If the imaging device is not held with the optical axis perpendicular to the document face, the resulting image of the document will be stretched and may be blurry and illegible. When the imaging device is not perpendicular, (i.e., is held at an angle other than 90° to the document face), one area of the document is closer to the imaging device's photosensitive detector than the other. Portions of the document which are closer to the imaging device will appear larger, or zoomed in, in the final image. Portions of the document which are farther from the imaging device will appear smaller, or zoomed out, in the final image. The image will also appear compressed along an axis between the closer area and the more distant area. For example, a circle on the document would appear elliptical, or a square on the document would appear rectangular or trapezoidal in the resulting image. Finally, depending upon the depth of field of the imaging device's optical system, portions of the final image may be out of focus.
Digital cameras may be held in place over a document with a fixture such as a tripod or bracket to help hold them in a given orientation. However, it is difficult to properly orient a digital camera even when held in such a fixture if the fixture allows for angular adjustment, as most common tripods do. Some tripods include an air bubble tilt meter, but bubble meters are not very accurate and offer no feedback for large angles when the bubble moves beyond the viewable window. Furthermore, the usefulness and portability of a digital camera requiring a tripod or fixture for document imaging is greatly limited.
A need therefore exists for a system to automatically maintain a vertical orientation of the optical axis in an imaging device, perpendicular to a document positioned below the imaging device. A need further exists for a system allowing the imaging device to be used in non-vertical applications as well as document imaging.
To assist in achieving the aforementioned needs, the inventor has devised an electronic imaging device having an optical assembly pivotally mounted therein. The pivot mount allows the optical assembly to be pulled by gravity into a vertical orientation over a document. This improves image quality by aligning the optical axis of the optical assembly perpendicularly with respect to the document, preventing image distortion.
An imaging device for document imaging having features of the present invention may comprise a housing and an optical system having a lens system and an optical detector. The optical system is responsive to image light reflected by an object and produces image data representative of the image light. The optical system is pivotally mounted to said housing and is biased toward a vertical orientation inside said housing by gravity.
The invention may also comprise an electronic imaging assembly comprising a body portion, an imaging means for focusing, directing, and sensing image light, and a mounting means. The first means is pivotally mounting to the body portion by the mounting means so that the imaging means may be pulled by gravity around the mounting means to vertically orient an optical axis of the imaging means.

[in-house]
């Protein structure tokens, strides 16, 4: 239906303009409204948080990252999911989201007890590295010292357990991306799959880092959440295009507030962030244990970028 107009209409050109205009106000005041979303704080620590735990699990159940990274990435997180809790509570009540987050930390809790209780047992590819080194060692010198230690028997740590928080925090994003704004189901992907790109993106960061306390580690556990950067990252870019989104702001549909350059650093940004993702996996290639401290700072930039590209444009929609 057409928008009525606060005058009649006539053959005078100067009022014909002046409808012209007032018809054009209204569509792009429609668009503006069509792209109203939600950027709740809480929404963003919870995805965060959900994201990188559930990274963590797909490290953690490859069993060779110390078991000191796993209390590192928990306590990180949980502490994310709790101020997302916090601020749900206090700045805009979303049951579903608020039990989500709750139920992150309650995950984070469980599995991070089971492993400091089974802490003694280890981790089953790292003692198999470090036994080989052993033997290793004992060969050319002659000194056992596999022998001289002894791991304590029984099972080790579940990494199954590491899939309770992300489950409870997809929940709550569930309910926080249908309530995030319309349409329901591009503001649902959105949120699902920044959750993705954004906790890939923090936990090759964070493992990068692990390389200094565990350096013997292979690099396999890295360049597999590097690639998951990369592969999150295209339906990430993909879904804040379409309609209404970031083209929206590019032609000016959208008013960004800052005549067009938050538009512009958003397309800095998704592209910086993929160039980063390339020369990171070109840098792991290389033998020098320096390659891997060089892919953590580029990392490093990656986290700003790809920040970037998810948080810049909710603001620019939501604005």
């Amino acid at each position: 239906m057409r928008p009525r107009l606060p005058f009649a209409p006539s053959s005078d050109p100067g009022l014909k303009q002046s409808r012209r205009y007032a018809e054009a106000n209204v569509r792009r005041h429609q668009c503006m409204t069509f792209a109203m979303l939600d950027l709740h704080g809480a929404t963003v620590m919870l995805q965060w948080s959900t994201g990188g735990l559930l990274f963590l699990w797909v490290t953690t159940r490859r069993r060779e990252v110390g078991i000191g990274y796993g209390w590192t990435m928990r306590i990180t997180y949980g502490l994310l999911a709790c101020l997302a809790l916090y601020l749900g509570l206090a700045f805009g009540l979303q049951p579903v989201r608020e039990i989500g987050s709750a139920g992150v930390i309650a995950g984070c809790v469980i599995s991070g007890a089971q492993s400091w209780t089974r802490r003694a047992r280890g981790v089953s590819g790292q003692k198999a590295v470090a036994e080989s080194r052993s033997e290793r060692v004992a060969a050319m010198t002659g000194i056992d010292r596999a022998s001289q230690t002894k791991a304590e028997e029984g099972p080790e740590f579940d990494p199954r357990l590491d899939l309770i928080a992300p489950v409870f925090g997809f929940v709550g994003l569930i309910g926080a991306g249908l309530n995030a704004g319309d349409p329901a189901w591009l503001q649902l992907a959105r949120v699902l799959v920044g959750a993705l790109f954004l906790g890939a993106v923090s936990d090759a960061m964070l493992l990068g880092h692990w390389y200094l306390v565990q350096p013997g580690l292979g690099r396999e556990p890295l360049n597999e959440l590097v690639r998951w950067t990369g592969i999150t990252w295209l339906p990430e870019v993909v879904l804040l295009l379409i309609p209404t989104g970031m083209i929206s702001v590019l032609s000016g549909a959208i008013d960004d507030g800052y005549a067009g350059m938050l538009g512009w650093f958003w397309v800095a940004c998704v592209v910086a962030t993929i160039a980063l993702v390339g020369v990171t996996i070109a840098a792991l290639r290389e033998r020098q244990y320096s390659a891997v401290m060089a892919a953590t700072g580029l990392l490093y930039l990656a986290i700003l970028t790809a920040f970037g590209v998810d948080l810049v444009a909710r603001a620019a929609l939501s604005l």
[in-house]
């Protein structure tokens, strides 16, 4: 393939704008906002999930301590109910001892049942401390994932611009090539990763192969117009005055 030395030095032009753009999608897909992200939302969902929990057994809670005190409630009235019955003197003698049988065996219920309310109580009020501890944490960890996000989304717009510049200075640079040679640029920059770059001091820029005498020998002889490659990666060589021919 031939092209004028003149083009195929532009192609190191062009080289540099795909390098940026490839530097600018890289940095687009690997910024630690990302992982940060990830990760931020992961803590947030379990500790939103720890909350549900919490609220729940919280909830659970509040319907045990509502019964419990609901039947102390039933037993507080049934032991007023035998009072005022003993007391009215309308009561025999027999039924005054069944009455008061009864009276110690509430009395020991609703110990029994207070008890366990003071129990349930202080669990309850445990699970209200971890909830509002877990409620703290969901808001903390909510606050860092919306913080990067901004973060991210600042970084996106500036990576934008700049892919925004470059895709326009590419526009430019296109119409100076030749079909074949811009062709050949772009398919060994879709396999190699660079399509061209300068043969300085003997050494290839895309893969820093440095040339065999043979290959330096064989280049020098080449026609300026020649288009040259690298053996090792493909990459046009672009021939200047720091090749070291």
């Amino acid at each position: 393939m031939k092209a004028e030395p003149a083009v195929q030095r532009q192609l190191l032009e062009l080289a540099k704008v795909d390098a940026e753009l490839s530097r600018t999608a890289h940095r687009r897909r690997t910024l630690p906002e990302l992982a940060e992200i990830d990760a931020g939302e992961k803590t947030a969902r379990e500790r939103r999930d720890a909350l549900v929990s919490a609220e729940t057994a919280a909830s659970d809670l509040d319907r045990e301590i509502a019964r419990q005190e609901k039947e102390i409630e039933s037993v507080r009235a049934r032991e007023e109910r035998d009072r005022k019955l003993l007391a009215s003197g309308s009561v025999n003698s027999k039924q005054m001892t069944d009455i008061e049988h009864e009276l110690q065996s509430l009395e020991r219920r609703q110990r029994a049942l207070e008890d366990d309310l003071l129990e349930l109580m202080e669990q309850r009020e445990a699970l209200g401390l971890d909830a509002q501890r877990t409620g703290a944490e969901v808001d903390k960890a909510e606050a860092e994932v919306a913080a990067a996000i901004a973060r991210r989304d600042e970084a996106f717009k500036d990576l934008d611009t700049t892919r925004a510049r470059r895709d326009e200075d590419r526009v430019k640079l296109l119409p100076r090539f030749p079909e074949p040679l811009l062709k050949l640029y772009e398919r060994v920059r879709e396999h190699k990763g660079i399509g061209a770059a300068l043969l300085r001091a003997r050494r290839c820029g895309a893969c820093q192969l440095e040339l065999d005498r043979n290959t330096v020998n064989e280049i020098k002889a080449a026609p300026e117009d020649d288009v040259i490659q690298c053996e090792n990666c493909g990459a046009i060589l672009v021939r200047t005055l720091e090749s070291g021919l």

The invention may also comprise a digital camera comprising a body portion, a gimbal mounted to the body portion, and an optical system mounted in the gimbal so that the optical system is free to pivot under the force of gravity in the body portion.
The invention may also comprise an imaging device for document imaging, comprising a body portion, an optical assembly, and a pivotal mounting bracket, whereby the optical assembly is pivotally mounted to the body portion. The imaging device also comprises a lock having a locked position and an unlocked position. The optical assembly may be locked into place relative to the body portion when the lock is in the locked position. The optical assembly may pivot about the pivotal mounting bracket when the lock is in the unlocked position.
Illustrative and presently preferred embodiments of the invention are shown in the drawing, in which:
FIG. 1 is a front view of a digital camera as it may be used for document imaging, having a tilted orientation;
FIG. 2 is a front view of the digital camera of FIG. 1 wherein the image light optical axis has a vertical orientation;
FIG. 3 is a diagram of a digital camera as it may be used for document imaging;
FIG. 4 is a diagram of the digital camera of FIG. 2 having a tilted orientation;
FIG. 5 is a perspective cutaway view of a digital camera showing a gimbal mounted optical system with a friction lock;
FIG. 6 is a perspective cutaway view of a digital camera showing a ball and socket mounted optical system;
FIG. 7 is a cross-sectional view of the digital camera of FIG. 5;
FIG. 8 is a front view of a gimbal mounted optical system with a ring and finger lock assembly in the unlocked position;